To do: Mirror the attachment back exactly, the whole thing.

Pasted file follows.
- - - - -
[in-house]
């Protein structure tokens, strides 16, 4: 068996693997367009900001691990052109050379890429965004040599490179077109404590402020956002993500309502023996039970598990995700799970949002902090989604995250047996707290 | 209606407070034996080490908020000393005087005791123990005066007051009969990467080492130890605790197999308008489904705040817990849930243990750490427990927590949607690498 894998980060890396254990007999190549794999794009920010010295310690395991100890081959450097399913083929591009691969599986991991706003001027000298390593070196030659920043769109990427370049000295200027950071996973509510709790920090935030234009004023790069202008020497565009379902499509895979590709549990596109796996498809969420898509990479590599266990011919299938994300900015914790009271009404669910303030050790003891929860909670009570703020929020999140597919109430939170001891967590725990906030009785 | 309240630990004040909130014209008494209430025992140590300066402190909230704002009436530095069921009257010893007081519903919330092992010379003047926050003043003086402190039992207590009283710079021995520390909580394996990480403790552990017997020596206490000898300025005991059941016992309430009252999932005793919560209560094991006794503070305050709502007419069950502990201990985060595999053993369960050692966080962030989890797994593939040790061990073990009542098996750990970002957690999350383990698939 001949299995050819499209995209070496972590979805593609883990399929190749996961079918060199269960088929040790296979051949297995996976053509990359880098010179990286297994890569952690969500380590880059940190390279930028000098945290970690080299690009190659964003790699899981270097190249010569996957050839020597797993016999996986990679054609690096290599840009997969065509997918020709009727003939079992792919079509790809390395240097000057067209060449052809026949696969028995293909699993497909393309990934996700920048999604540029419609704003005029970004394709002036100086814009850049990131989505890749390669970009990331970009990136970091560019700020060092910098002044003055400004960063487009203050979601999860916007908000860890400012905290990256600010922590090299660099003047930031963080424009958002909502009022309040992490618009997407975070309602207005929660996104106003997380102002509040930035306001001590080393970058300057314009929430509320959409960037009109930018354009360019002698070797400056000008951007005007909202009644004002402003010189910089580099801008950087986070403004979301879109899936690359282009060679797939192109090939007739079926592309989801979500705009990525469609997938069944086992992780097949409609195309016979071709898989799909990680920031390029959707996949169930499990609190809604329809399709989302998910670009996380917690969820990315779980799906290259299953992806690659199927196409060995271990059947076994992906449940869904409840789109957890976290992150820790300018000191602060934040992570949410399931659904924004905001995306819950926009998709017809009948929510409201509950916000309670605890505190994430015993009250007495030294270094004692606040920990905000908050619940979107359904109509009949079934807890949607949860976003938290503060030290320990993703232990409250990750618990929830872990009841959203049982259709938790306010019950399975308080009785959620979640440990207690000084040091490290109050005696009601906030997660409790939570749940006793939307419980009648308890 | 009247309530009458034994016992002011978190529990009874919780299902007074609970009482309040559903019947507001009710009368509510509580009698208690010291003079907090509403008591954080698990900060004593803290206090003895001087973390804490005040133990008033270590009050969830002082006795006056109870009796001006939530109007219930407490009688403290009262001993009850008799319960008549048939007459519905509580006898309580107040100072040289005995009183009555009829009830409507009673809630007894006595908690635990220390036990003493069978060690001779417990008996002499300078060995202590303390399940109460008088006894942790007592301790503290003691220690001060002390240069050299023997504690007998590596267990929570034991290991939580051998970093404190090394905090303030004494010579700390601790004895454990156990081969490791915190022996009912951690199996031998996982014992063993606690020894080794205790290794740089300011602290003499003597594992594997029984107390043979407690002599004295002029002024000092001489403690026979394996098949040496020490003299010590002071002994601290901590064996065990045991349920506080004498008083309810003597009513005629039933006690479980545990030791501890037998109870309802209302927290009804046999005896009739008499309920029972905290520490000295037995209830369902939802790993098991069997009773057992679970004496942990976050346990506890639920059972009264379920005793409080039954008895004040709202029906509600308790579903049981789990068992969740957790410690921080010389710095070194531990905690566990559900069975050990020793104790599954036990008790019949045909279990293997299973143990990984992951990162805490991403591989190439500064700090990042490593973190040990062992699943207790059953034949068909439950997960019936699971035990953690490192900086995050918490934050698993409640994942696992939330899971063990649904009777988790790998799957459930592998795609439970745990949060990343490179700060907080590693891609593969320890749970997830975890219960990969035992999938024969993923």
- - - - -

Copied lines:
[in-house]
């Protein structure tokens, strides 16, 4: 068996693997367009900001691990052109050379890429965004040599490179077109404590402020956002993500309502023996039970598990995700799970949002902090989604995250047996707290 | 209606407070034996080490908020000393005087005791123990005066007051009969990467080492130890605790197999308008489904705040817990849930243990750490427990927590949607690498 894998980060890396254990007999190549794999794009920010010295310690395991100890081959450097399913083929591009691969599986991991706003001027000298390593070196030659920043769109990427370049000295200027950071996973509510709790920090935030234009004023790069202008020497565009379902499509895979590709549990596109796996498809969420898509990479590599266990011919299938994300900015914790009271009404669910303030050790003891929860909670009570703020929020999140597919109430939170001891967590725990906030009785 | 309240630990004040909130014209008494209430025992140590300066402190909230704002009436530095069921009257010893007081519903919330092992010379003047926050003043003086402190039992207590009283710079021995520390909580394996990480403790552990017997020596206490000898300025005991059941016992309430009252999932005793919560209560094991006794503070305050709502007419069950502990201990985060595999053993369960050692966080962030989890797994593939040790061990073990009542098996750990970002957690999350383990698939 001949299995050819499209995209070496972590979805593609883990399929190749996961079918060199269960088929040790296979051949297995996976053509990359880098010179990286297994890569952690969500380590880059940190390279930028000098945290970690080299690009190659964003790699899981270097190249010569996957050839020597797993016999996986990679054609690096290599840009997969065509997918020709009727003939079992792919079509790809390395240097000057067209060449052809026949696969028995293909699993497909393309990934996700920048999604540029419609704003005029970004394709002036100086814009850049990131989505890749390669970009990331970009990136970091560019700020060092910098002044003055400004960063487009203050979601999860916007908000860890400012905290990256600010922590090299660099003047930031963080424009958002909502009022309040992490618009997407975070309602207005929660996104106003997380102002509040930035306001001590080393970058300057314009929430509320959409960037009109930018354009360019002698070797400056000008951007005007909202009644004002402003010189910089580099801008950087986070403004979301879109899936690359282009060679797939192109090939007739079926592309989801979500705009990525469609997938069944086992992780097949409609195309016979071709898989799909990680920031390029959707996949169930499990609190809604329809399709989302998910670009996380917690969820990315779980799906290259299953992806690659199927196409060995271990059947076994992906449940869904409840789109957890976290992150820790300018000191602060934040992570949410399931659904924004905001995306819950926009998709017809009948929510409201509950916000309670605890505190994430015993009250007495030294270094004692606040920990905000908050619940979107359904109509009949079934807890949607949860976003938290503060030290320990993703232990409250990750618990929830872990009841959203049982259709938790306010019950399975308080009785959620979640440990207690000084040091490290109050005696009601906030997660409790939570749940006793939307419980009648308890 | 009247309530009458034994016992002011978190529990009874919780299902007074609970009482309040559903019947507001009710009368509510509580009698208690010291003079907090509403008591954080698990900060004593803290206090003895001087973390804490005040133990008033270590009050969830002082006795006056109870009796001006939530109007219930407490009688403290009262001993009850008799319960008549048939007459519905509580006898309580107040100072040289005995009183009555009829009830409507009673809630007894006595908690635990220390036990003493069978060690001779417990008996002499300078060995202590303390399940109460008088006894942790007592301790503290003691220690001060002390240069050299023997504690007998590596267990929570034991290991939580051998970093404190090394905090303030004494010579700390601790004895454990156990081969490791915190022996009912951690199996031998996982014992063993606690020894080794205790290794740089300011602290003499003597594992594997029984107390043979407690002599004295002029002024000092001489403690026979394996098949040496020490003299010590002071002994601290901590064996065990045991349920506080004498008083309810003597009513005629039933006690479980545990030791501890037998109870309802209302927290009804046999005896009739008499309920029972905290520490000295037995209830369902939802790993098991069997009773057992679970004496942990976050346990506890639920059972009264379920005793409080039954008895004040709202029906509600308790579903049981789990068992969740957790410690921080010389710095070194531990905690566990559900069975050990020793104790599954036990008790019949045909279990293997299973143990990984992951990162805490991403591989190439500064700090990042490593973190040990062992699943207790059953034949068909439950997960019936699971035990953690490192900086995050918490934050698993409640994942696992939330899971063990649904009777988790790998799957459930592998795609439970745990949060990343490179700060907080590693891609593969320890749970997830975890219960990969035992999938024969993923």